Top Chef Season 5, Episode 4: “I’m not an actor, I’m a movie star!”

OK, let’s start with this guy.

And here’s what Anthony Bourdain has to say about him:

Perhaps, then, they should teach the cautionary tale of Rocco DiSpirito as an example of A Chef Who Went Too Far, one who went over the line–messed with the bitch goddess celebrity and got burned. Before television, Rocco was the well-respected chef of the three-star Union Pacific, a bright, charismatic guy with the world on a string. He was known for his skill in the kitchen, his innovative style, and his insistence on quality. As he became more recognized, he began expanding his “brand”, consulting to other restaurants, signing multiple endorsement deals, showing up at openings and promo parties. Now, after his hideous, high-profile, post-ironic “reality” television venture, The Restaurant, has run its humiliating course, he’s no longer the chef of his once excellent Union Pacific; he’s banned from his own eponymous eatery (the cynical and soulless Rocco’s); he’s finally settled protracted litigation with his ex-partner, Jeffrey Chodorow and he can presently be seen hawking cookware with his mom on QVC. It’s been a long, hard, and painfully public fall. In a highly competitive business, a certain amount of backbiting and schadenfreude is to be expected. But, in Rocco’s case, the reaction from his fellow chefs has been positively gleeful.

And in case you were wondering where most of my writing style, thoughts on food, and love of commas comes from, well there you go.

The Quickfire challenge was a breakfast amuse bouche, and I am going to skip right over that, and the resulting “how many bites makes an amuse bouche into an appetizer” discussion. I think we need to figure out this first, and then move on from there.

What our sermon today will be about, is the elimination challenge: present a 3 minute demo of a dish for television. Which implies that to be a successful chef, you have to be famous. Really? Who decided that exactly? I thought we here on Top Chef were above such petty concerns, we leave that to that bastard stepchild The Next Food Network Star. Now I love the Food Network, but that show in particular lacked something for me, and not just contestants who could cook (Oh Snapskies! What? My daughter says it all the time, it must be cool.) The contestants on that show didn’t want to be chefs, they wanted to be tv stars. Only one of those is a noble calling. Here on Top Chef we take struggling cooks and catapult them into the position of their dreams!!!!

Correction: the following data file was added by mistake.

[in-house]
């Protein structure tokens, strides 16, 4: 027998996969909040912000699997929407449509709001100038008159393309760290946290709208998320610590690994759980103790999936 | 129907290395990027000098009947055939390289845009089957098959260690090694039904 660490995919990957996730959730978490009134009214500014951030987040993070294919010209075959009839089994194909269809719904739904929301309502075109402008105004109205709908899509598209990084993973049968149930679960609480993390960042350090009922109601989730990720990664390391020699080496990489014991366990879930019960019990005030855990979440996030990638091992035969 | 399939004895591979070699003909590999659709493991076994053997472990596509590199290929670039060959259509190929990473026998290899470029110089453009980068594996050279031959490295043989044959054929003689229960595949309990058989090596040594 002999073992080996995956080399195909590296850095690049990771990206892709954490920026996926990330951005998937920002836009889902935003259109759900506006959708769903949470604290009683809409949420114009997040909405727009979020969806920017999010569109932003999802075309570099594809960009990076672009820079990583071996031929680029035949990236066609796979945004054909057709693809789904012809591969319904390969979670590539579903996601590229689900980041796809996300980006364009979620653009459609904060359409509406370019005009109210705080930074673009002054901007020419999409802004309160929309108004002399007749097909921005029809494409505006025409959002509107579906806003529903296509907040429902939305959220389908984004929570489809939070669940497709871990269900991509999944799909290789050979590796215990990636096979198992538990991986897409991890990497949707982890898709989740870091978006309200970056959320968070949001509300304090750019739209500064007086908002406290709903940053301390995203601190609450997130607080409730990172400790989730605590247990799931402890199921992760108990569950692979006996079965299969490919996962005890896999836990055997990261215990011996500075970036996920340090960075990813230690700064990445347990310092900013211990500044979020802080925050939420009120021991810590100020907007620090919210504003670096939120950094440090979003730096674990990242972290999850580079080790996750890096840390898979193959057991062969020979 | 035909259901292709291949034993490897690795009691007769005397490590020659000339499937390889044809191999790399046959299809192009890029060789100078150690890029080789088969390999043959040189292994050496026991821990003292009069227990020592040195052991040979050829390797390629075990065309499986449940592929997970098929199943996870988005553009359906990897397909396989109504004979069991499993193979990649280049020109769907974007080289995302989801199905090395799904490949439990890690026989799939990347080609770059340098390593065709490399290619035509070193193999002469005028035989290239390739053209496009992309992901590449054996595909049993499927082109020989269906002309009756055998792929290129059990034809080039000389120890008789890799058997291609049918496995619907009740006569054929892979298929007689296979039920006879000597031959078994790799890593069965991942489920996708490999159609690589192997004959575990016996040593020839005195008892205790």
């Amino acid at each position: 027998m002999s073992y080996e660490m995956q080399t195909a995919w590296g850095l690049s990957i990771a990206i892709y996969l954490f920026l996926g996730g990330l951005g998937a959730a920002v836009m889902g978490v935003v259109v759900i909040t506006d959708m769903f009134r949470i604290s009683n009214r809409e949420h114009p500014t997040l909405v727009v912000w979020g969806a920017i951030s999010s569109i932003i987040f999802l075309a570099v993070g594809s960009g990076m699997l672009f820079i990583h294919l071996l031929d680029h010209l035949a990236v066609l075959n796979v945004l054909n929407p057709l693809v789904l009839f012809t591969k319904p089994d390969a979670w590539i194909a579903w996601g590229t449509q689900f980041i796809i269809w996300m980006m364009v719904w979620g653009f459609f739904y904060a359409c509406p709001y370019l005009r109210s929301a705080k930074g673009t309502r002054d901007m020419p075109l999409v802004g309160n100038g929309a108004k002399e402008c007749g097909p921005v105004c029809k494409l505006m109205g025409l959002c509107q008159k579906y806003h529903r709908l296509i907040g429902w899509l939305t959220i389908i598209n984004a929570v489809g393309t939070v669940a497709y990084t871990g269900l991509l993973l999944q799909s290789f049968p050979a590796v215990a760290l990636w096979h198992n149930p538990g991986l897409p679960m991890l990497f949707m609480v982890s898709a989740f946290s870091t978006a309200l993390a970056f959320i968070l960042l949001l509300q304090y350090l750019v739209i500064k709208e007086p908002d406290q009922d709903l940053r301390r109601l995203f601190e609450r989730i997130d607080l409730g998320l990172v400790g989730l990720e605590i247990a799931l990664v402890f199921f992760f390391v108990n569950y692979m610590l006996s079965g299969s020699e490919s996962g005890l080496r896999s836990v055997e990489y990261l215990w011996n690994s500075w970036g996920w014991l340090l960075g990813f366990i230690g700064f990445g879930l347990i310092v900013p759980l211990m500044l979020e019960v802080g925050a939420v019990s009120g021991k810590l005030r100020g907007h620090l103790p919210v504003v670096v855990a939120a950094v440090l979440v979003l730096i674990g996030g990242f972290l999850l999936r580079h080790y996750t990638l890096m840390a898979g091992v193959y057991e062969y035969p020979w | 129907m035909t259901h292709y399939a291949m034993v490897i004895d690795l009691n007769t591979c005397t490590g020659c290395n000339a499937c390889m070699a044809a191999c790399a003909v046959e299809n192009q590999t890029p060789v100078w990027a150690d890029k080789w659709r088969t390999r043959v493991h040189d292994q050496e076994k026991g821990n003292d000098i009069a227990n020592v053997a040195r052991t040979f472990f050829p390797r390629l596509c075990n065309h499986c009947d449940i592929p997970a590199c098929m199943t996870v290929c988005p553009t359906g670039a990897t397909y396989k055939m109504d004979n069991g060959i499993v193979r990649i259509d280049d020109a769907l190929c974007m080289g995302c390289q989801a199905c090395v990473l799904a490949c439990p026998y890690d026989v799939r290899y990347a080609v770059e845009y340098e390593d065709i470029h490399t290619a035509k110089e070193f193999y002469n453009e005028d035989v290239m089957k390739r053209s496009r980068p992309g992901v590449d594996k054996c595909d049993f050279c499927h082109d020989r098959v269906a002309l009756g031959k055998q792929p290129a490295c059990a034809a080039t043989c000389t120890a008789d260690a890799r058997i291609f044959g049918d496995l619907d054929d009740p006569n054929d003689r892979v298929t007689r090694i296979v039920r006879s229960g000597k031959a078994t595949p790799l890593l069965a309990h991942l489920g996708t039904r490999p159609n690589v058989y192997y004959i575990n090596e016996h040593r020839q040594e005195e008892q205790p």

Uhm, waitaminute. Back up the Snapskie truck. A quick look at the bios shows that 11 out of the 17 contestants are either working as executive chefs, or own their own business. So what the hell are we actually doing here? We have seen more and more contestants with more and more cooking background, which is great. But if these guys are already established chefs, what do they need to be on this show for? The cash? The exposure? Has Top Chef become what all reality shows eventually become: a platform for people to get rich and famous?

But back to the original question (yes there was one), what does being a “successful” chef look like? In any artistic endevor, there will be people who “sell out”, or at least appear to to others, usually those who are less successful. Is whoring yourself out to the Today show necessary? Is it evil?

There are plenty of chefs who quietly become famous, Thomas Keller being the vanguard for that front. These are not ivory tower chefs who refuse to connect with the public. Chefs that are cooking food that they think tastes good are connecting with the public in the most honest way possible.

Then there are the teacher chefs, and God help me I’m going to mention Bobby Flay. Morimoto standing on the cutting board issue aside, his shows are popular because he teaches people that cooking is easy and fun. And you have to get behind that just a little bit. I’ll even throw Rachel Rae in this category. Yes she’s not a chef, I know that. She knows that. And the person she hires to take care of her dogs makes more money than you and I combined.

And then there is the TV personality. This has to be considered the lowest rung on the ladder, not because it takes any less skill, but because it is the least righteous. Righteous was the word I was looking for 5 paragraphs ago. Here we get into people like Rocco, who seem to have taken the easy way out, been seduced by the trappings and forgotten what they were trying to do in the first place. Cook really good food.

Being a chef is a business, and that brings all sorts of ugly realities into play. It also has a certain amount of fame required, which brings even more ugliness in. And not to sour grapes this whole bit, but that is a large part of why I am not a professional chef. The other parts being, in no particular order: not wanting to work weekends and holidays, I don’t think I could find a kitchen to work in that was set at 71 degree room temp, and I have to have my wife check to see if the meat is done or I will kill my entire family. Don’t get me wrong, part of me would love to be a chef, I mean it’s right under rock star as far as coolness goes. But I tell myself that I have the best parts of being a chef already: I get to cook food for people I love.

And as you are wiping away that small tear lest it run down your rosey cheek, I would be remiss if I failed to mention that you cannot make creme brule in an hour. You would think an executive chef would know that.

~Citizen Chef

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